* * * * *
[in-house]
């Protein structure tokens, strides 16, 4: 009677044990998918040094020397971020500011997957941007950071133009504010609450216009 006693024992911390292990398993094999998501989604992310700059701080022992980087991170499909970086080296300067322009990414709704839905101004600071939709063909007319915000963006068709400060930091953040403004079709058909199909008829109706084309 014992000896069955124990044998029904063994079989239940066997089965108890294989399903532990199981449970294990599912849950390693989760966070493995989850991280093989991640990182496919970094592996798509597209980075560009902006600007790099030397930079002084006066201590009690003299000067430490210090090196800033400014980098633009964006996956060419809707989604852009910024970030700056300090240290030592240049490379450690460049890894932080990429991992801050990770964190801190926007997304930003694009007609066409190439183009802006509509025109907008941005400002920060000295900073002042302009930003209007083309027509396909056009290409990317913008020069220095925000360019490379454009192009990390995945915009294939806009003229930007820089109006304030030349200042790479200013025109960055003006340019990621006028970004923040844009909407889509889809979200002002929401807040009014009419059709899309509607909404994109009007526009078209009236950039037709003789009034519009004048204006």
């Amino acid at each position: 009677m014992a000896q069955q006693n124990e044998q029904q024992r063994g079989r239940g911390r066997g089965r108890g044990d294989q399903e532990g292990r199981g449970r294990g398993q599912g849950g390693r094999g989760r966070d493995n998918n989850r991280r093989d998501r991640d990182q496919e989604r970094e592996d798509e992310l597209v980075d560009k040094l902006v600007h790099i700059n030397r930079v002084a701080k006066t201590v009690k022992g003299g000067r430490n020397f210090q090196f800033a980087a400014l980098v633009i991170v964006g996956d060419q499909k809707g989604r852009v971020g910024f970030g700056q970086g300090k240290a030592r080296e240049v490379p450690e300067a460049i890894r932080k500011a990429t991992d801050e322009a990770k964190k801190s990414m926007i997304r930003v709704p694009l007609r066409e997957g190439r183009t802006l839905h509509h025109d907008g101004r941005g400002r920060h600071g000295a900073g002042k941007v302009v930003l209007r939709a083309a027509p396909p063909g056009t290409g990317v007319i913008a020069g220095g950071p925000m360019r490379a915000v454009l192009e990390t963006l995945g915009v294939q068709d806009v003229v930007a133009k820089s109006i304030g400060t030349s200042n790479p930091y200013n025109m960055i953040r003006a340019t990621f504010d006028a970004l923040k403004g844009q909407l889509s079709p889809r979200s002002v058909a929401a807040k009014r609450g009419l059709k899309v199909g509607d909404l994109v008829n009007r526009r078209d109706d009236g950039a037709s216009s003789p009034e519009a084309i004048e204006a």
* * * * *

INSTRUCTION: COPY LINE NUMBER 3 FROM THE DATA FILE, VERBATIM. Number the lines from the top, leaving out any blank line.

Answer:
């Amino acid at each position: 009677m014992a000896q069955q006693n124990e044998q029904q024992r063994g079989r239940g911390r066997g089965r108890g044990d294989q399903e532990g292990r199981g449970r294990g398993q599912g849950g390693r094999g989760r966070d493995n998918n989850r991280r093989d998501r991640d990182q496919e989604r970094e592996d798509e992310l597209v980075d560009k040094l902006v600007h790099i700059n030397r930079v002084a701080k006066t201590v009690k022992g003299g000067r430490n020397f210090q090196f800033a980087a400014l980098v633009i991170v964006g996956d060419q499909k809707g989604r852009v971020g910024f970030g700056q970086g300090k240290a030592r080296e240049v490379p450690e300067a460049i890894r932080k500011a990429t991992d801050e322009a990770k964190k801190s990414m926007i997304r930003v709704p694009l007609r066409e997957g190439r183009t802006l839905h509509h025109d907008g101004r941005g400002r920060h600071g000295a900073g002042k941007v302009v930003l209007r939709a083309a027509p396909p063909g056009t290409g990317v007319i913008a020069g220095g950071p925000m360019r490379a915000v454009l192009e990390t963006l995945g915009v294939q068709d806009v003229v930007a133009k820089s109006i304030g400060t030349s200042n790479p930091y200013n025109m960055i953040r003006a340019t990621f504010d006028a970004l923040k403004g844009q909407l889509s079709p889809r979200s002002v058909a929401a807040k009014r609450g009419l059709k899309v199909g509607d909404l994109v008829n009007r526009r078209d109706d009236g950039a037709s216009s003789p009034e519009a084309i004048e204006a």